Bahamas travel guide: what to see, do, eat and where to stay
With 700 islands and 2,400 cays – only 30 of which are inhabited – endless crystal clear waters, pearly white beaches and swimming piggies, the Bahamas is the ultimate vacation destination.
Here’s where to eat, sleep and what to do on this island paradise.
Bahamian cuisine is a fusion of West Africa, Europe and America, and naturally features many seafood dishes. When you hold a conch shell (pronounced “konk”) to your ear , you can hear the ocean – but while you’re on the islands, also try the delicious conch meat.
Crushed conch with pigeon peas and rice is the national dish. “Cracked” simply means coated in batter and fried, while pigeon peas and rice are cooked with salt pork, peppers, onions, celery, tomato paste, coconut milk, thyme and other seasonings. The delicious dish is best enjoyed washed down with a glazed yellow bird, a popular and refreshing local cocktail made with light and dark rum (or coconut rum), Galliano, a sweet herbal liqueur and tropical fruits.
Finish with a Guava Duff, a steamed pudding that consists of dough rolled into a roulade with diced guava spread on it and covered in a savory rum cream sauce, this is by far the most popular dessert. popular on the islands. Also indulge in the Caribbean tradition of Johnny Cakes, which are traditionally made with cornmeal, butter, milk and sugar. When baked golden brown, they have the texture of something between bread and cake, which is why they are also known as “Johnny Bread”.
Did you overdo it on rum cocktails? Chicken Souse is a popular breakfast dish that’s also hailed as a great hangover cure. It is a clear broth soup made with chicken wings, potatoes, goat peppers, onions, celery, seasoned with lime juice, hot peppers and allspice to give to the soup its characteristic flavor. Another traditional breakfast staple is the Fire Engine, a dish of corned beef cooked in tomato paste and herbs, served with rice or oatmeal.
The best way to enjoy all these local bites in an authentic way? Embark on a foodie tour at Arawak Cay in Nassau.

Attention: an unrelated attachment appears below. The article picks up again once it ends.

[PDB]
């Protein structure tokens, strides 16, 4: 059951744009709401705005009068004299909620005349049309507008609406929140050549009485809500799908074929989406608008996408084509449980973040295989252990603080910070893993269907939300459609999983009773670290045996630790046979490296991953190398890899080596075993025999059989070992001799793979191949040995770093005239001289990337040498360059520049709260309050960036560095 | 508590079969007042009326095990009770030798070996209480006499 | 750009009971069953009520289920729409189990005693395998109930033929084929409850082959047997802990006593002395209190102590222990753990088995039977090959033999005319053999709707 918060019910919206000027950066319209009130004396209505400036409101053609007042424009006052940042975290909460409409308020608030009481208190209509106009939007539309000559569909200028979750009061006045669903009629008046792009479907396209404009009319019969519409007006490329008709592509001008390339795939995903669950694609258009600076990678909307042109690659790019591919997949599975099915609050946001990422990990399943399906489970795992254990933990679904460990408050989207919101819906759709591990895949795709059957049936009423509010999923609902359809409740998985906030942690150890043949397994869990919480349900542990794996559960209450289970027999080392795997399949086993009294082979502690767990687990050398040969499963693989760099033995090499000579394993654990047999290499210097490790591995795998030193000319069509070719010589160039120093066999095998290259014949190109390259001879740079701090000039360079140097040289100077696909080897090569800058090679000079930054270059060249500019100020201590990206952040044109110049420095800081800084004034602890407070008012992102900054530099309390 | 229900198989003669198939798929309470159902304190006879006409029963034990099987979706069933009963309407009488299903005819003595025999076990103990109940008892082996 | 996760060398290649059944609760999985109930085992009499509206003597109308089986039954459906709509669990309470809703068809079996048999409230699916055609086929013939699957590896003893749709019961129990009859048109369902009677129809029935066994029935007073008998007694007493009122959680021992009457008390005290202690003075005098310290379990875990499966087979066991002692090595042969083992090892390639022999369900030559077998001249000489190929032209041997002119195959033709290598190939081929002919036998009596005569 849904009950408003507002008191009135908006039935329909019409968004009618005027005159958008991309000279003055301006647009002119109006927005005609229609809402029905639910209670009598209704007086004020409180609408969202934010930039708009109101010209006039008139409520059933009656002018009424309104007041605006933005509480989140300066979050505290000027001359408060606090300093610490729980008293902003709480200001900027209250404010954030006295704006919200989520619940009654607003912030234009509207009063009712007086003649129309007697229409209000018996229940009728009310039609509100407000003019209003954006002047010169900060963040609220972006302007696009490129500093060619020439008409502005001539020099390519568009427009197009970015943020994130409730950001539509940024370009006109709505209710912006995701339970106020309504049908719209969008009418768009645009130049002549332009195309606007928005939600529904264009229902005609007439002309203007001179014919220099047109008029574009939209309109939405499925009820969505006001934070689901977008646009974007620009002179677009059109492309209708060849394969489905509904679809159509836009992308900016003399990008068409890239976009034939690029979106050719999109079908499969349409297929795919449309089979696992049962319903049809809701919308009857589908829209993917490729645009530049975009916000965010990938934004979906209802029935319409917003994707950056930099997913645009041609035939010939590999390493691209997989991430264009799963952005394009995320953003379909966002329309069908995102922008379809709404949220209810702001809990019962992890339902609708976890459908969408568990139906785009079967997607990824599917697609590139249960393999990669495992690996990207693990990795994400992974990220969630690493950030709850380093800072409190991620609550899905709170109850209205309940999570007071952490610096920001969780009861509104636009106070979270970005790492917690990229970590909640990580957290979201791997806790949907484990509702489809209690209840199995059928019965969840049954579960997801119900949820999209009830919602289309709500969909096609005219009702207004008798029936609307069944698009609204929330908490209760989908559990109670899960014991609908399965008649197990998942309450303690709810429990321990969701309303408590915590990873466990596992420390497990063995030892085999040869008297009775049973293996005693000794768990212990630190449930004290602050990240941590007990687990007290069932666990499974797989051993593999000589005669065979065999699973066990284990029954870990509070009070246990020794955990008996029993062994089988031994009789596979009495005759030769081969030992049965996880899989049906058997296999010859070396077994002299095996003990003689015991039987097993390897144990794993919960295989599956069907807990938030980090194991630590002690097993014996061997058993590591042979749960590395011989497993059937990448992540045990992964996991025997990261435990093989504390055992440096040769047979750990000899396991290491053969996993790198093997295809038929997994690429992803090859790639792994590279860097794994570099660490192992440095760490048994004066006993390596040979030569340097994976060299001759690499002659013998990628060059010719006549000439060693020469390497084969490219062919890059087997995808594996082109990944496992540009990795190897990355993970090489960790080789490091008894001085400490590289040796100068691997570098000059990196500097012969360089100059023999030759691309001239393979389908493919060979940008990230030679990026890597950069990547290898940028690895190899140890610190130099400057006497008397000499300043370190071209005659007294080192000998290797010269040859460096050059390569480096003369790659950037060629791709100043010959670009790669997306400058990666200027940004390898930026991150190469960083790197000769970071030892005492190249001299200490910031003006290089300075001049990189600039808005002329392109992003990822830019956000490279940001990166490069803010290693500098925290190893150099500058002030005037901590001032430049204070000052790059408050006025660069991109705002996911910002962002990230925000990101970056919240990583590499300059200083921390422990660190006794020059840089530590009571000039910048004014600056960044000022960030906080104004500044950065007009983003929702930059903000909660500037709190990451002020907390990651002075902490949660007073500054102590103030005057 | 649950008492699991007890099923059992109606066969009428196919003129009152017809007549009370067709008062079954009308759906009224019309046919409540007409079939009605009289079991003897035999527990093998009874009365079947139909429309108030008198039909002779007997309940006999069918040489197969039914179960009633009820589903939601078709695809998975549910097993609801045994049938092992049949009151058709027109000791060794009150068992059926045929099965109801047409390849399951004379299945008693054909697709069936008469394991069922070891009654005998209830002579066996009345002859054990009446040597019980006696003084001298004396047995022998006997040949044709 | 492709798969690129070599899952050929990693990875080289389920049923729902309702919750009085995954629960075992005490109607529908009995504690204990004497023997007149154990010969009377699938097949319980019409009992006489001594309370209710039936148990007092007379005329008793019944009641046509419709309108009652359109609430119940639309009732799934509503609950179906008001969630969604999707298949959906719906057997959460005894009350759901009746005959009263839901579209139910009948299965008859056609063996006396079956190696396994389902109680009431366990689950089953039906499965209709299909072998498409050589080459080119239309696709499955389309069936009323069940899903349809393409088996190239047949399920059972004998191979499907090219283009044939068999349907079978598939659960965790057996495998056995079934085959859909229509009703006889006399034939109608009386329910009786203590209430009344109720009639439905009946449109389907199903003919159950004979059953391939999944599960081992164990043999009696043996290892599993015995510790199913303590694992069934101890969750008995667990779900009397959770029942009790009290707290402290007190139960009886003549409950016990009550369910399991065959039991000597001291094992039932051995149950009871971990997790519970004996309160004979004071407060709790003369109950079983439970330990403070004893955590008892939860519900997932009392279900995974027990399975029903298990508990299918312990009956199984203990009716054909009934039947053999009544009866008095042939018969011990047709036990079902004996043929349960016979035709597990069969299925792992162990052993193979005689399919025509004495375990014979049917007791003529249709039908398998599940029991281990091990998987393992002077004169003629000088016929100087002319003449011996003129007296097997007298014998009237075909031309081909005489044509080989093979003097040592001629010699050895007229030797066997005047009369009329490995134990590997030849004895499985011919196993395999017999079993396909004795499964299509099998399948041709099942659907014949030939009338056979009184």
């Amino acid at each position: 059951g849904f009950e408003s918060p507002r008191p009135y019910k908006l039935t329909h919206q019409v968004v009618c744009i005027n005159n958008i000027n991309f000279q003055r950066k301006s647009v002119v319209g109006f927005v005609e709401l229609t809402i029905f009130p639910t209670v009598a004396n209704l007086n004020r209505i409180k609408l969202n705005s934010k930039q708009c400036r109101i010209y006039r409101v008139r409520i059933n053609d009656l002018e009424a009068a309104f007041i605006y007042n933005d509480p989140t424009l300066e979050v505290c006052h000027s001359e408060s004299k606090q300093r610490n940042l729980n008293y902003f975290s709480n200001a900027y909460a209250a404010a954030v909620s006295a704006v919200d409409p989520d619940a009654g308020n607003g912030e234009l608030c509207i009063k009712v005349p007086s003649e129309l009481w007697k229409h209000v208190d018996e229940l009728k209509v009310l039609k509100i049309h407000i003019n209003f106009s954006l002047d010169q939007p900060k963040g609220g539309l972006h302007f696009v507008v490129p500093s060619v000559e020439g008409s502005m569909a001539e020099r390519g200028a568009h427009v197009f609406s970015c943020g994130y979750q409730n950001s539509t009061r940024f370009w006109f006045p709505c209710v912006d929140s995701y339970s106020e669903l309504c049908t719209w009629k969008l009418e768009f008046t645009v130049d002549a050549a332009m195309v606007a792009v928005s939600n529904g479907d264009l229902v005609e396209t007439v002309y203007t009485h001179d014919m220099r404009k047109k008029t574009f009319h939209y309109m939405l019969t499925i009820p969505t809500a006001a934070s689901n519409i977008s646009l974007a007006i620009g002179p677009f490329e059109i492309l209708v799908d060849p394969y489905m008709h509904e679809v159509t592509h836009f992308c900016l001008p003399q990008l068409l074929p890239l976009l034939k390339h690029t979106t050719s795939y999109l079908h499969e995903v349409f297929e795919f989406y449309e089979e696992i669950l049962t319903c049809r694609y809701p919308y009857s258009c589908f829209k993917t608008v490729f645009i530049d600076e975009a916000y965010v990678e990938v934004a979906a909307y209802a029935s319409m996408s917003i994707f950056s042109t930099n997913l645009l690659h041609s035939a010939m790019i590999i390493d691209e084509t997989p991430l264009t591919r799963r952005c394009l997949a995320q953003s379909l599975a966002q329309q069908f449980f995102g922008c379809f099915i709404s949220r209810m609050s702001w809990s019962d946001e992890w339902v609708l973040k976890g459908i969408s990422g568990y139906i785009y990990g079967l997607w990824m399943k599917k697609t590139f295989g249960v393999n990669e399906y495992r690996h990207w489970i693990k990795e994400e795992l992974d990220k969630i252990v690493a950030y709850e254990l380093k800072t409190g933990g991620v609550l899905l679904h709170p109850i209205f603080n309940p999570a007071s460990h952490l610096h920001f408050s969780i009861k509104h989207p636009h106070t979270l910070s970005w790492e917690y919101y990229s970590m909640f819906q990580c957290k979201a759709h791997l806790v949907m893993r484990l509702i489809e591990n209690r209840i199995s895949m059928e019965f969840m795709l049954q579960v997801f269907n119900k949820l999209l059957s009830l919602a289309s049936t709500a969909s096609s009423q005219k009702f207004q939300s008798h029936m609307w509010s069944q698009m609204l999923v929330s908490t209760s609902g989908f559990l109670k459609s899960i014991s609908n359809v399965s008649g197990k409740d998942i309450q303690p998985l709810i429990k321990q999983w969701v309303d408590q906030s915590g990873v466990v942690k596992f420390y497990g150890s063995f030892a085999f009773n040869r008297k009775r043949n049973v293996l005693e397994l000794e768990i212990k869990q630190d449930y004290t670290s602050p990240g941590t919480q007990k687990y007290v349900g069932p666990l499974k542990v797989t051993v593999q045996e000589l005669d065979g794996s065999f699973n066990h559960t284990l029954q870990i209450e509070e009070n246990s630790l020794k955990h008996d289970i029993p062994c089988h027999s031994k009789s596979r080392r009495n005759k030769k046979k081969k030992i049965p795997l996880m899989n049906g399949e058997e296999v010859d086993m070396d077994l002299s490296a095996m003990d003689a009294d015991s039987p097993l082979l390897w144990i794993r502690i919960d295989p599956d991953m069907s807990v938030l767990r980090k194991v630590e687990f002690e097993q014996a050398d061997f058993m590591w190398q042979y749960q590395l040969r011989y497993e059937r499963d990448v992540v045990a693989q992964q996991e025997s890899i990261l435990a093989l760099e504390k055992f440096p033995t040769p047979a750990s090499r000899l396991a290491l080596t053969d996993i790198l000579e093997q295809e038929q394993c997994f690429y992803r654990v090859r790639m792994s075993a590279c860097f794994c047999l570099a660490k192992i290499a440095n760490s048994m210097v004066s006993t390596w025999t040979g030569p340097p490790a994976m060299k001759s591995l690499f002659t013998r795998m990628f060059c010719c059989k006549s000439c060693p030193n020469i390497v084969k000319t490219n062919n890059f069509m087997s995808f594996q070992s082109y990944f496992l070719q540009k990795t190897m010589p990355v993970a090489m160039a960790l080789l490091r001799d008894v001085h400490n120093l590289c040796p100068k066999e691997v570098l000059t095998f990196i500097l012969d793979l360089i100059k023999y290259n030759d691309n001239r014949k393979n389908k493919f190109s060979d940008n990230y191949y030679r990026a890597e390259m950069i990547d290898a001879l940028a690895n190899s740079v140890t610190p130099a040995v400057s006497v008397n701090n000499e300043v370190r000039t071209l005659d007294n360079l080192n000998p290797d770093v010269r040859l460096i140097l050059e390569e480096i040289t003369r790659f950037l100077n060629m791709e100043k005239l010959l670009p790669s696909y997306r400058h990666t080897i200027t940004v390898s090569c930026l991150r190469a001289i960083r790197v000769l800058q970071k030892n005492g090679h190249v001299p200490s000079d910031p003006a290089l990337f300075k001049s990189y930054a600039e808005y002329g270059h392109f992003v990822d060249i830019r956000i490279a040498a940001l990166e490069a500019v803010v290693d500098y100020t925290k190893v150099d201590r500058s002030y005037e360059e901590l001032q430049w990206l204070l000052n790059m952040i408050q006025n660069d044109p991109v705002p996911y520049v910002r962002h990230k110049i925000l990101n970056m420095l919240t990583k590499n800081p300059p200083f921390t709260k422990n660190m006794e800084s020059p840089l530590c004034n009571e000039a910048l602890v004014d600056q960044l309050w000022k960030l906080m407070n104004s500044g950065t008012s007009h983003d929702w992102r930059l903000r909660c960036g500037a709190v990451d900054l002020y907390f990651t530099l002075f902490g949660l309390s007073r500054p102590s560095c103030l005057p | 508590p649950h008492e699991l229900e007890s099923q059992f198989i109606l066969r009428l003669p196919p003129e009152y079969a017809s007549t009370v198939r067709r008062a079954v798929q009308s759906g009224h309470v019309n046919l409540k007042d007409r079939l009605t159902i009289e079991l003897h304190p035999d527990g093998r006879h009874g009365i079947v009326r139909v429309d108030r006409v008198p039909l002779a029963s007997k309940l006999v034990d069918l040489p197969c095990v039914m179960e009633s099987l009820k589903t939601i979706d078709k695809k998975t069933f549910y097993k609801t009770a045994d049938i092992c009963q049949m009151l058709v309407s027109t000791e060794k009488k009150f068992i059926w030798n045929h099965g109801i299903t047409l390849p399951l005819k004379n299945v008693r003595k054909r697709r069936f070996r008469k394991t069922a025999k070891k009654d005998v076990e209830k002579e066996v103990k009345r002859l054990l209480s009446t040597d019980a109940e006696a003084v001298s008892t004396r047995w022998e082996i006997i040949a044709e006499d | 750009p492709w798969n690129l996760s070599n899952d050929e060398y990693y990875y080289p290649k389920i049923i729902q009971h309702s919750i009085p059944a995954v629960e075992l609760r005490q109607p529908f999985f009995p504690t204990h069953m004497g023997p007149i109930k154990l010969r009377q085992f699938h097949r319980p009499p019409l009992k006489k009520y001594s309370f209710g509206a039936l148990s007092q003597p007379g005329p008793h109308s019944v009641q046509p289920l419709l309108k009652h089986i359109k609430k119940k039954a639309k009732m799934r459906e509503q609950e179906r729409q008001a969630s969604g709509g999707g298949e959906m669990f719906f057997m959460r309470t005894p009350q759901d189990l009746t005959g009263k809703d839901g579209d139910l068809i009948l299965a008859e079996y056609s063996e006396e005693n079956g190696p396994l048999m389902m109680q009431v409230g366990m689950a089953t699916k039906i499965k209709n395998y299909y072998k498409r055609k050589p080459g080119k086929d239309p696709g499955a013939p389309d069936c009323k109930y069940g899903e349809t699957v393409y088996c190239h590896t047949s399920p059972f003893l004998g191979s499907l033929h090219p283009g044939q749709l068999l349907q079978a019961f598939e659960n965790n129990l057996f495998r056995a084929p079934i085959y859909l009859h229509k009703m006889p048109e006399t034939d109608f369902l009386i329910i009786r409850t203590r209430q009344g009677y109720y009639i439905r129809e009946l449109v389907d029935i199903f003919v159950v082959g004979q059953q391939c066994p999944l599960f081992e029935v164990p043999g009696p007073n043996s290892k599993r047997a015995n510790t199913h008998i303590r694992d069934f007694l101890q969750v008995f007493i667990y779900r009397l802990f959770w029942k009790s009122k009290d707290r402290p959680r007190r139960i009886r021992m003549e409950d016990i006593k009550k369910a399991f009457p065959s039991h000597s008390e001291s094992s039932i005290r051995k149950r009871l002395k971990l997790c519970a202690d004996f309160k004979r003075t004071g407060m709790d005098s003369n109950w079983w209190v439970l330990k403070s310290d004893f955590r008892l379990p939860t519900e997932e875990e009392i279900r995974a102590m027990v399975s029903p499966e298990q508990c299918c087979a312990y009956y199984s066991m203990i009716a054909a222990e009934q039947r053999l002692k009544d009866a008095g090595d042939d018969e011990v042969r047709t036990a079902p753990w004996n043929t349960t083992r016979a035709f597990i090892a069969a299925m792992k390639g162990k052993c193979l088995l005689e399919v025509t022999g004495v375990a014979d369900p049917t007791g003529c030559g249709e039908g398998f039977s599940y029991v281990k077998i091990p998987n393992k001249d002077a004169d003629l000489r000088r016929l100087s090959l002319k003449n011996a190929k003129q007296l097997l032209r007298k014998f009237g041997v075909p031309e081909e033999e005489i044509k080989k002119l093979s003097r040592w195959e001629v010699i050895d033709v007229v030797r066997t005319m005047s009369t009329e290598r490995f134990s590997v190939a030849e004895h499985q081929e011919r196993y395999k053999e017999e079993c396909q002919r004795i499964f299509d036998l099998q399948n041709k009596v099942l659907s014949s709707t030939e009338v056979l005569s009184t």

See & Do
Swimming with animals is one of the best things you can do in the Bahamas – from swimming with pigs, dolphins and turtles to sharks or just hanging out with flamingos at the beach.
Combine it with a boat trip that takes you to several different places in one day. Blue Lagoon Island is a great place to swim with dolphins, while Paradise Beach is a good place to spot flamingos. And try to go ‘scuba diving’ while you’re there, it’s a fun combination of scuba diving and snorkeling.
If you are looking for a shopping cure, head to the Nassau Straw Market. Another cute and colorful market is Port Lucaya in Freeport on Grand Bahama Island.
Once you’ve spent a few days discovering the different islands, you might want to slow things down a bit. Head to The Cloister in Nassau, where you’ll find the medieval ruins of a 14th-century French monastery, or enjoy the lush greenery of the gardens of Versailles in the Bahamas on Paradise Island. On the latter, you will also find a huge water park.
Looking for the ultimate secluded getaway? Head to Kamalame Cay, a serene private island off the Great Barrier Reef of Andros. You’ll be rewarded with a laid-back island vibe, with calm beaches and private bungalows that will make you feel like you’re on your own private island. To get there, land at Andros airport, then take a taxi to the port, and finally a short boat ride to the island.
Prefer to be in the middle of it all? Check in to Atlantis on Paradise Island. The popular resort offers different accommodation options which are all interconnected and built around a water adventure park. The most relaxed option here is The Cove, which even has its own slice of beach, a row of cozy cabanas, and private access to two adults-only pools — fun fact Casino Royale was filmed here.